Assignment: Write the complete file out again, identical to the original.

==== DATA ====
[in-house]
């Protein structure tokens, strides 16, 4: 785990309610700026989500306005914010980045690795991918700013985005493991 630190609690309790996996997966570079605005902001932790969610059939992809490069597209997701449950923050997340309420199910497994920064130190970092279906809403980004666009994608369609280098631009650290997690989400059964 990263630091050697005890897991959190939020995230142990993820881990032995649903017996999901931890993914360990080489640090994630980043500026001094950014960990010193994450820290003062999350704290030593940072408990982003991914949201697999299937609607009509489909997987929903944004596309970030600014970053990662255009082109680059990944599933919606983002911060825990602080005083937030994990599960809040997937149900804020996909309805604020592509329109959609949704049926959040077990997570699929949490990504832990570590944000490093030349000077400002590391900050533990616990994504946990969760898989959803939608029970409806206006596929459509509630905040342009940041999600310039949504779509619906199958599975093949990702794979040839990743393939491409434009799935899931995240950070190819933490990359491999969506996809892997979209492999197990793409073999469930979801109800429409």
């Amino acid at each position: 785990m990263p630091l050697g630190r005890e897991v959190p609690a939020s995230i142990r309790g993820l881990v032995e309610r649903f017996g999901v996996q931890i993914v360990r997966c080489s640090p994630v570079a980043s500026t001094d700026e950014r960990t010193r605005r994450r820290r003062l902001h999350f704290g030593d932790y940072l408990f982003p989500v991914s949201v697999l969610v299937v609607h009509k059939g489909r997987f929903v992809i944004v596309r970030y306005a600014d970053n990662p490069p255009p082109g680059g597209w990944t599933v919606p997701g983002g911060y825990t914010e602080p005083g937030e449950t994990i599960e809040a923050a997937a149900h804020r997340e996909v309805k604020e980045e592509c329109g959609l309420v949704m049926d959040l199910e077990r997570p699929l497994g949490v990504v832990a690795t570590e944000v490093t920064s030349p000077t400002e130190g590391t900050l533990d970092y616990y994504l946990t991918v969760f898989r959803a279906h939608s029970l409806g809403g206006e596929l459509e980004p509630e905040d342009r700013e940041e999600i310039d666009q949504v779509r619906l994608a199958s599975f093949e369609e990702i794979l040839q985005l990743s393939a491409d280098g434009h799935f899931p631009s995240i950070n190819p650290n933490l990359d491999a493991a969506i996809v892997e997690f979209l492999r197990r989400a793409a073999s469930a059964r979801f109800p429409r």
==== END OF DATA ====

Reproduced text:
[in-house]
């Protein structure tokens, strides 16, 4: 785990309610700026989500306005914010980045690795991918700013985005493991 630190609690309790996996997966570079605005902001932790969610059939992809490069597209997701449950923050997340309420199910497994920064130190970092279906809403980004666009994608369609280098631009650290997690989400059964 990263630091050697005890897991959190939020995230142990993820881990032995649903017996999901931890993914360990080489640090994630980043500026001094950014960990010193994450820290003062999350704290030593940072408990982003991914949201697999299937609607009509489909997987929903944004596309970030600014970053990662255009082109680059990944599933919606983002911060825990602080005083937030994990599960809040997937149900804020996909309805604020592509329109959609949704049926959040077990997570699929949490990504832990570590944000490093030349000077400002590391900050533990616990994504946990969760898989959803939608029970409806206006596929459509509630905040342009940041999600310039949504779509619906199958599975093949990702794979040839990743393939491409434009799935899931995240950070190819933490990359491999969506996809892997979209492999197990793409073999469930979801109800429409």
């Amino acid at each position: 785990m990263p630091l050697g630190r005890e897991v959190p609690a939020s995230i142990r309790g993820l881990v032995e309610r649903f017996g999901v996996q931890i993914v360990r997966c080489s640090p994630v570079a980043s500026t001094d700026e950014r960990t010193r605005r994450r820290r003062l902001h999350f704290g030593d932790y940072l408990f982003p989500v991914s949201v697999l969610v299937v609607h009509k059939g489909r997987f929903v992809i944004v596309r970030y306005a600014d970053n990662p490069p255009p082109g680059g597209w990944t599933v919606p997701g983002g911060y825990t914010e602080p005083g937030e449950t994990i599960e809040a923050a997937a149900h804020r997340e996909v309805k604020e980045e592509c329109g959609l309420v949704m049926d959040l199910e077990r997570p699929l497994g949490v990504v832990a690795t570590e944000v490093t920064s030349p000077t400002e130190g590391t900050l533990d970092y616990y994504l946990t991918v969760f898989r959803a279906h939608s029970l409806g809403g206006e596929l459509e980004p509630e905040d342009r700013e940041e999600i310039d666009q949504v779509r619906l994608a199958s599975f093949e369609e990702i794979l040839q985005l990743s393939a491409d280098g434009h799935f899931p631009s995240i950070n190819p650290n933490l990359d491999a493991a969506i996809v892997e997690f979209l492999r197990r989400a793409a073999s469930a059964r979801f109800p429409r």